19. 19. Repositories (not DAOs) Model <<repository>> Library <<repository>> Users Infrastructure <<Mongo>> Books Domain Model <<Oracle>> Users “A Repository represents all objects of a certain type as a conceptual set. It acts like a collection, except with more elaborate querying capability.” ~ Eric Evans
  20. 20. An example would be good… Order Service Orders <<interface>> Card Processor Payment ValidatorMake Payment User Account Service Usersvalid account? Payment Gatewaypay has prime account? process card validate store order Action Domain Service Infra. Service Repository Class <<interface>> Email Sender email confirmation
  21. 21. Class responsibility C A DS R cl Input Output End of code branch Produces the output End of flow First to handle input Start of the flow Execution Flow  Closer to the input: Control flow, higher level abstraction, detailed work is delegated (e.g. ProcessTrade (A), MakePayment (A)) — More suitable for Outside-In TDD (mockist).  Closer to the output / end of branch: Specific and detailed behaviour, no delegation, lower level abstraction (e.g. Parse XML (Parser), Create User (Repository)) Domain Model entry point Domain Concept entry point
  22. 22. Domain Model collaborations guideline C1 A 1 A 2 DS 1 DS 4 DS 3 R 4 R 1 cl cl cl cl C = Controller, A = Action, DS = Domain Service, R = Repository, cl = class DS 2 X A 3 R 5XC2 Except for read model X
  23. 23. Command & Query Actions << web app >> Model R DS <<Write Model>> A Model <<Read Model>> A R DB DB Queue <<domain events>>
  24. 24. So, how does the app structure look like?
  25. 25. Web project responsibility Control flow (invoke actions) JSON / XML parsers or converters View Models, validators, etc Static files Delivery Mechanism: Defines the user journey
  26. 26. Core responsibility (simple project) Tells what the system is about Tells what the system does
  27. 27. Core responsibility (bigger project) Epic / Theme Epic / Theme Epic / Theme Related domain concepts
  28. 28. What is inside model packages? Aggregate root (entity) Repository Entity (part of Book aggregate) Domain Service Value Object (part of Book aggregate) Part of aggregate behaviour Repository Value Object (part of User aggregate) Aggregate root (entity) Domain Service
  29. 29. What is inside infrastructure? Interfaces defined by the domain. Dependency Inversion Principle (DIP) CreditCardProcessor implementations Repository implementations
  30. 30. Defining testing strategies and boundaries • Unit • Integration • Acceptance • Journey • Black box • Component • System • Functional • Alpha • Beta • Conformance • … Types of tests
  31. 31. Testing strategies: User Journey Model A 1 DM A 2 << web app >> A 1 A 2 Tests the journey a user will have to do something useful in the system Application is tested as a black box normally using a BDD framework Actions are faked. We just want to know if the application presents the user with the correct journey Designed according to User Stories and Features <<fake>> <<fake>>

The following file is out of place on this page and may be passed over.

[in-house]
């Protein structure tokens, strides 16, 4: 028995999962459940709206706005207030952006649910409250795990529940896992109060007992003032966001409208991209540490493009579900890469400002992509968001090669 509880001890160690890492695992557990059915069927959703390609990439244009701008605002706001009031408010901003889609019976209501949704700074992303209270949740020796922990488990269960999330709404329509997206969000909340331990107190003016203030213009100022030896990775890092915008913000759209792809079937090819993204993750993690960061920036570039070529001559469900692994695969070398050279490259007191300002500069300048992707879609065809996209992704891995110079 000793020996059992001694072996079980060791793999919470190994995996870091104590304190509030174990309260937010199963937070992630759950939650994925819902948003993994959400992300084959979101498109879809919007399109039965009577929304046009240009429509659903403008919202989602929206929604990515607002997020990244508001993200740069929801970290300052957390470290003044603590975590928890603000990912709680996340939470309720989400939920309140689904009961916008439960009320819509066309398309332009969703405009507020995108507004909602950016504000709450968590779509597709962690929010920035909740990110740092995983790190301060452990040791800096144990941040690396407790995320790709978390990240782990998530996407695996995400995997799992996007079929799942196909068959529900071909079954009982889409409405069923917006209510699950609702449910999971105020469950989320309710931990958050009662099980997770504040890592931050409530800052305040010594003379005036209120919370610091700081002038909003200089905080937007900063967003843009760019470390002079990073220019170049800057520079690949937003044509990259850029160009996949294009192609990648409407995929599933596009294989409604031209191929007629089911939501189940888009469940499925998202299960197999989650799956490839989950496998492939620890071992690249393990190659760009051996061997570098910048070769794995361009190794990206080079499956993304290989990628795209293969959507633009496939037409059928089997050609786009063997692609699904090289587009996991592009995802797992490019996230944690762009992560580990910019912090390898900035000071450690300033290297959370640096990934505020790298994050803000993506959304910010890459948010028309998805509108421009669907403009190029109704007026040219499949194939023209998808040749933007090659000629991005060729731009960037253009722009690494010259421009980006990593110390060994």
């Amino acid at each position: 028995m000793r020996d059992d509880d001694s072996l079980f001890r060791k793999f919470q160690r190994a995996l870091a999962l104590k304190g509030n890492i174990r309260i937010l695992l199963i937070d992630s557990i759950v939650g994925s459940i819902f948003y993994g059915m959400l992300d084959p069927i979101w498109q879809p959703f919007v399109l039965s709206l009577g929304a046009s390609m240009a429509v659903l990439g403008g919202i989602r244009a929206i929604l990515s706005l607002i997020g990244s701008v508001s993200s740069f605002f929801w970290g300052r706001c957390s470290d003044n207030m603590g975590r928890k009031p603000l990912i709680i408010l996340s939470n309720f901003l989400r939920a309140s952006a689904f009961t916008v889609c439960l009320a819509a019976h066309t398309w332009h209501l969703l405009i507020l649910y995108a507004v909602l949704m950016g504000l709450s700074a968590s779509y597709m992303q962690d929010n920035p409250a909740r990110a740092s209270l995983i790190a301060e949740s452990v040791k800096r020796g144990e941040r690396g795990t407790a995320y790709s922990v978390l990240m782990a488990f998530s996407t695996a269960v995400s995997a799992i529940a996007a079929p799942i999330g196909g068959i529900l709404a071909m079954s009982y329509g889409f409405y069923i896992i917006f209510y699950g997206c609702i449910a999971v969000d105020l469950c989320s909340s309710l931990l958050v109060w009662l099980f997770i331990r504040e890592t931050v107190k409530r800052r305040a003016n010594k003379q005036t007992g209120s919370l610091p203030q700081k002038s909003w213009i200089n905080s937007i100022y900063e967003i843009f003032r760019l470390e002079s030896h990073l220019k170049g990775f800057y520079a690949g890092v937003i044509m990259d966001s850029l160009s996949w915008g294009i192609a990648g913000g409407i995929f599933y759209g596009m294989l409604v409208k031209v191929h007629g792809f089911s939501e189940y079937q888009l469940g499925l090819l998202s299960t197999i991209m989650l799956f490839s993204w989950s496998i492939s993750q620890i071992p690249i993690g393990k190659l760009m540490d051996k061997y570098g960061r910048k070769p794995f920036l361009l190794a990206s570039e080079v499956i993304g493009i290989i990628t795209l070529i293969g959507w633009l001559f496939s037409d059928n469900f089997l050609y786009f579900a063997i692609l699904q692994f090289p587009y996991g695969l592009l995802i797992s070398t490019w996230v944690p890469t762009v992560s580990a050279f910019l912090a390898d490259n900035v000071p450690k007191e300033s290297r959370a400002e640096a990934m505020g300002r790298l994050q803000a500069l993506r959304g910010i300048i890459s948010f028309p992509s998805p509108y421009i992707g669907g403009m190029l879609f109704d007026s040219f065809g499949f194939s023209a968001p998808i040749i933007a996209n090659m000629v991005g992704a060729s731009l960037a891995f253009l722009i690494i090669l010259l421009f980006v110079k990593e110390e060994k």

32. 32. Infrastructure Impl Testing strategies: Acceptance (Action / Behavioural) A DS 1 <<mock>> RDS 2 R Tests a behaviour (action) provided by the system Action is the entry point and all external dependencies are stubbed Domain Model Normally tested using a BDD framework
  33. 33. Testing strategies: Integration Tests the classes at the system boundaries Infrastructure Impl A DS 1 <<mock>> RDS 2 R Domain Model Normally done using an in- memory Database using a unit testing framework
  34. 34. Testing strategies: Unit (Class level) Unit test at class/method level Infrastructure Impl A DS 1 RRDS 2 Domain Model DS 1 DS 2 All collaborators are mocked / stubbed (spies)
  35. 35. Testing strategies: End-to-End Model A 1 R 3 DS 1 DS 3 R 1 S Infrastructure Impl DM DS 2 Impl A 2 << web app >> Full application deployed Uses BDD framework, accessing a testing database and fake external dependencies Very few tests at this level, just to make sure application is wired properly
  36. 36. Interaction-Driven Design – IDD (Outside-In design) C A DS R cl Input Output Execution Flow  Starting from the action, model the expected behaviour (outside-in)  Entities (data structures) will emerge in order to satisfy the behaviour  Focus is on the behaviour of the system and not on how data is stored/related Design Flow
  37. 37. Answering the two original questions  What is the application about? (main concepts)  What does the application do? (main features) Expressed by nouns Expressed by verbs (Actions)
  38. 38. Thank You @sandromancuso